Issue 54

Sorry, the summer 2016 Issue of the Square Circular is a little late.  How did you enjoy the summer?  It was on the 18, 19 and 20 July.

If you’ve missed the summer at least you’re not missing summer’s Square Circular.  There isn’t any one single theme to it and it may be a bit “technical” in places. But then the evenings are still quite long there’s not a great deal to do in the rain.

If you want more details about any of the matters we’ve mentioned in this issue, or indeed, about any of the matters we haven’t mentioned please do contact us on 0161 832 4841.


A warm welcome to Abi Ward who has joined our accounts and audit department. Abi is a law graduate and ACCA trainee.  An equally warm welcome to Louis Moore who has joined our tax department as an AAT trainee.

We wish them both every success and hope they have a long and bright future at Alexander & Co.


We suppose Brexit is no longer news but if we didn’t mention it you’d think we were living in the past.  We have been asked how Brexit will affect UK accounting and tax law.  But most people asking that question have had the good sense to add “I don’t suppose you know yet?”.

There’s a whole load of EU accounting and company law legislation affecting how we accountants work.  Whilst many EU directives are likely to be reviewed it doesn’t mean they’ll be scrapped.  It may be more likely for tax rules rather than accounting rules to be changed if the UK seeks competitive advantages over its former partners.  The most likely area for potential change is VAT which is thought of as a “European Tax”.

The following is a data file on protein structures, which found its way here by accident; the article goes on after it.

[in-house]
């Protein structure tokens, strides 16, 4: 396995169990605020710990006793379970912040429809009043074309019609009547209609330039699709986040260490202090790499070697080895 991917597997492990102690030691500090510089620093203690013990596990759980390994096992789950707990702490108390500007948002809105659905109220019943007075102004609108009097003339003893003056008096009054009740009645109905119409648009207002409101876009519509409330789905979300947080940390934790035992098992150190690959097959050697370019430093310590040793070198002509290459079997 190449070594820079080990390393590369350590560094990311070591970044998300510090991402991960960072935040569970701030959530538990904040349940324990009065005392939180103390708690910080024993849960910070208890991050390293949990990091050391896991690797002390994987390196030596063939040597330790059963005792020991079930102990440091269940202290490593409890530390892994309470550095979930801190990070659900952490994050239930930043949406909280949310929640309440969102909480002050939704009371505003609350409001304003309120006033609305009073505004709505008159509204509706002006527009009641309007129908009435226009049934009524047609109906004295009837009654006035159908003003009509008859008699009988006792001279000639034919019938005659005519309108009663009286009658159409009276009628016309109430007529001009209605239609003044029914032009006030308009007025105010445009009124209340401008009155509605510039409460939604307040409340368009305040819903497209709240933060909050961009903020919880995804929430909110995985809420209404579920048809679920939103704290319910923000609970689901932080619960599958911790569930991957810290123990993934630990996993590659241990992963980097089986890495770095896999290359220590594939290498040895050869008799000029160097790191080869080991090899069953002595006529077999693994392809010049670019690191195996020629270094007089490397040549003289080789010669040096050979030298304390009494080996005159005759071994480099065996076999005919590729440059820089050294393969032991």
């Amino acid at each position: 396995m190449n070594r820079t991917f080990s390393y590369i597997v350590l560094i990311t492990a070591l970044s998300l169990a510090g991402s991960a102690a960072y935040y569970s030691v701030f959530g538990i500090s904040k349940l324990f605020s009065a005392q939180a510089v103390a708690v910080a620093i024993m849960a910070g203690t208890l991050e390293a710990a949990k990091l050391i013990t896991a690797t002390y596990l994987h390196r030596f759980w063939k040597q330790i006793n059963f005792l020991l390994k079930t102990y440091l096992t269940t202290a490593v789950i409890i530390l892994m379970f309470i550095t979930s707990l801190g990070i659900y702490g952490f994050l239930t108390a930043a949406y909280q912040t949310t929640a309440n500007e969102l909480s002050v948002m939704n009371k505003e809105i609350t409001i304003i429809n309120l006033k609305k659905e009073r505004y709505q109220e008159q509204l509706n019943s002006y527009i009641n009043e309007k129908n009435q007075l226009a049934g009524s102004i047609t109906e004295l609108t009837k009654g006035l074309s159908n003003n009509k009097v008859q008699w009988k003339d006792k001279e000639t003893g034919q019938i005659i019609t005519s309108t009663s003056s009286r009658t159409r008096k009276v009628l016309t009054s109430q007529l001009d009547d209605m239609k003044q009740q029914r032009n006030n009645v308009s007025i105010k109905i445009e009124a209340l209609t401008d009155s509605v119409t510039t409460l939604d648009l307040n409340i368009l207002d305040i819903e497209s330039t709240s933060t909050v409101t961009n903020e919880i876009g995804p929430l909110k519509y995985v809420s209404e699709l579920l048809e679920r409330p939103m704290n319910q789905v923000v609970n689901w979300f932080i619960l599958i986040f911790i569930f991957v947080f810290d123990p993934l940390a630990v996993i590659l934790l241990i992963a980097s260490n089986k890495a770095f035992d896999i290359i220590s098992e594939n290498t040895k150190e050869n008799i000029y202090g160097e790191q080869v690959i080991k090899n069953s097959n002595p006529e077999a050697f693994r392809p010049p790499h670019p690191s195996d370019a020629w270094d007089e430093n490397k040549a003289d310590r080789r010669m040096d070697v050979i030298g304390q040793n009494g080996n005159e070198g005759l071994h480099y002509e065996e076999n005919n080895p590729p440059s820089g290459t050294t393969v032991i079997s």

Never mind, at least we’ll have a couple of years to prepare for it.


You may remember that we touched on Making Tax Digital in the Square Circular Issue last winter when we mentioned the possibility of quarterly reporting.

Don’t think that the topic has gone away.  There will be further consultations now and in the autumn about progressing the Government’s digital strategy.  Over the next few years it will gradually spread its net over more and more taxpayers and promises to be the biggest shake up in the tax world since self-assessment and online filing.  When the Chancellor, sorry, previous Chancellor, announced the end of the tax return in his budget speech last March we weren’t sure whether it was a blessing or a curse.   Time will tell.

So what’s going to happen?  As you probably know, Big Brother taxman gets information about you from loads of different sources; employers, banks, building societies, other government departments etc.  He has the details long before you send in your tax return on 30 January following the tax year (you don’t want to leave it until the 31st).  So what’s the point in waiting?  And why should he let you pay your tax in instalments so that the second instalment is paid nearly four months after the end of the tax year and a balancing payment made nearly ten months after the tax year?  True, he doesn’t know what the profits from your business are or what dividends you’re taking from your company but if you were to update him quarterly it would be a good step to advancing payment of tax to, say, once a month.  And wouldn’t that fit in with future plans to make payment of Capital Gains Tax due within 30 days of the gain.